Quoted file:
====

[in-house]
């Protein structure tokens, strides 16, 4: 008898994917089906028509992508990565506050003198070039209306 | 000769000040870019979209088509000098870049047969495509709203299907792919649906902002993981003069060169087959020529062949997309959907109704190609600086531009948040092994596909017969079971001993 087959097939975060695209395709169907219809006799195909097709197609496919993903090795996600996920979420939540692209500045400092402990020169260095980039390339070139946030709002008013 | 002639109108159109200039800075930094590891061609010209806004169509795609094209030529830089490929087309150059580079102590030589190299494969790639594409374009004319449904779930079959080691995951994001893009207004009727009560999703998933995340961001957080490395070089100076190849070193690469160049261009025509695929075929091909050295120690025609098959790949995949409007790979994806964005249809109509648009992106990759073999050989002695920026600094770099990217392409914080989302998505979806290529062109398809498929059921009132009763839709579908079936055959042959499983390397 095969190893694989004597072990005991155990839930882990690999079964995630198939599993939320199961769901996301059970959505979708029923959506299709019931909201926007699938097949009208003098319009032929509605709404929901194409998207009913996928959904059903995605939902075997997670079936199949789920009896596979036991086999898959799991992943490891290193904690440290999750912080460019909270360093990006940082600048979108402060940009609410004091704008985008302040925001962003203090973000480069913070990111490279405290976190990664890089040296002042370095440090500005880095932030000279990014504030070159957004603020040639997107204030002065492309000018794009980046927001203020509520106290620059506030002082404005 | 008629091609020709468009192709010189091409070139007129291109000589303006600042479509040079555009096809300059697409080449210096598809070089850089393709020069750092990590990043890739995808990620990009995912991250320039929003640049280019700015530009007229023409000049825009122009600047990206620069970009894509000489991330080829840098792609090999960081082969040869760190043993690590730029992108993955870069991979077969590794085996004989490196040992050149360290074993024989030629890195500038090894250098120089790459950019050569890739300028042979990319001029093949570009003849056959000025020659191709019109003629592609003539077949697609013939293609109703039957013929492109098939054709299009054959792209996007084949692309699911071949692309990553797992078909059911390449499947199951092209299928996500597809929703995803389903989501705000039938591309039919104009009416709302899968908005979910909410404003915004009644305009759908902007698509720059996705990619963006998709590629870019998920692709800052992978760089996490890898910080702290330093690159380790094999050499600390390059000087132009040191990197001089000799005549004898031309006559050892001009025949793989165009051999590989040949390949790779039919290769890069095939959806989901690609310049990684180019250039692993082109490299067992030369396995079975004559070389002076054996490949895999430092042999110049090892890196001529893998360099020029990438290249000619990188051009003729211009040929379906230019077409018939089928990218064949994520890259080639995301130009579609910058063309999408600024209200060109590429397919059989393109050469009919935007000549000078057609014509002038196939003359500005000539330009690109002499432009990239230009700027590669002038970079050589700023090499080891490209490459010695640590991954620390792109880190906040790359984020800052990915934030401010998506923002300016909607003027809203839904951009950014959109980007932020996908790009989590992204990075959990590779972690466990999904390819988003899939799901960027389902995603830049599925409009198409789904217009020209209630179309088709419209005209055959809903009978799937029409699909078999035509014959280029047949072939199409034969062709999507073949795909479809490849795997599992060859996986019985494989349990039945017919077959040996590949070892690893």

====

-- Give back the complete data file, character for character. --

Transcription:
[in-house]
């Protein structure tokens, strides 16, 4: 008898994917089906028509992508990565506050003198070039209306 | 000769000040870019979209088509000098870049047969495509709203299907792919649906902002993981003069060169087959020529062949997309959907109704190609600086531009948040092994596909017969079971001993 087959097939975060695209395709169907219809006799195909097709197609496919993903090795996600996920979420939540692209500045400092402990020169260095980039390339070139946030709002008013 | 002639109108159109200039800075930094590891061609010209806004169509795609094209030529830089490929087309150059580079102590030589190299494969790639594409374009004319449904779930079959080691995951994001893009207004009727009560999703998933995340961001957080490395070089100076190849070193690469160049261009025509695929075929091909050295120690025609098959790949995949409007790979994806964005249809109509648009992106990759073999050989002695920026600094770099990217392409914080989302998505979806290529062109398809498929059921009132009763839709579908079936055959042959499983390397 095969190893694989004597072990005991155990839930882990690999079964995630198939599993939320199961769901996301059970959505979708029923959506299709019931909201926007699938097949009208003098319009032929509605709404929901194409998207009913996928959904059903995605939902075997997670079936199949789920009896596979036991086999898959799991992943490891290193904690440290999750912080460019909270360093990006940082600048979108402060940009609410004091704008985008302040925001962003203090973000480069913070990111490279405290976190990664890089040296002042370095440090500005880095932030000279990014504030070159957004603020040639997107204030002065492309000018794009980046927001203020509520106290620059506030002082404005 | 008629091609020709468009192709010189091409070139007129291109000589303006600042479509040079555009096809300059697409080449210096598809070089850089393709020069750092990590990043890739995808990620990009995912991250320039929003640049280019700015530009007229023409000049825009122009600047990206620069970009894509000489991330080829840098792609090999960081082969040869760190043993690590730029992108993955870069991979077969590794085996004989490196040992050149360290074993024989030629890195500038090894250098120089790459950019050569890739300028042979990319001029093949570009003849056959000025020659191709019109003629592609003539077949697609013939293609109703039957013929492109098939054709299009054959792209996007084949692309699911071949692309990553797992078909059911390449499947199951092209299928996500597809929703995803389903989501705000039938591309039919104009009416709302899968908005979910909410404003915004009644305009759908902007698509720059996705990619963006998709590629870019998920692709800052992978760089996490890898910080702290330093690159380790094999050499600390390059000087132009040191990197001089000799005549004898031309006559050892001009025949793989165009051999590989040949390949790779039919290769890069095939959806989901690609310049990684180019250039692993082109490299067992030369396995079975004559070389002076054996490949895999430092042999110049090892890196001529893998360099020029990438290249000619990188051009003729211009040929379906230019077409018939089928990218064949994520890259080639995301130009579609910058063309999408600024209200060109590429397919059989393109050469009919935007000549000078057609014509002038196939003359500005000539330009690109002499432009990239230009700027590669002038970079050589700023090499080891490209490459010695640590991954620390792109880190906040790359984020800052990915934030401010998506923002300016909607003027809203839904951009950014959109980007932020996908790009989590992204990075959990590779972690466990999904390819988003899939799901960027389902995603830049599925409009198409789904217009020209209630179309088709419209005209055959809903009978799937029409699909078999035509014959280029047949072939199409034969062709999507073949795909479809490849795997599992060859996986019985494989349990039945017919077959040996590949070892690893």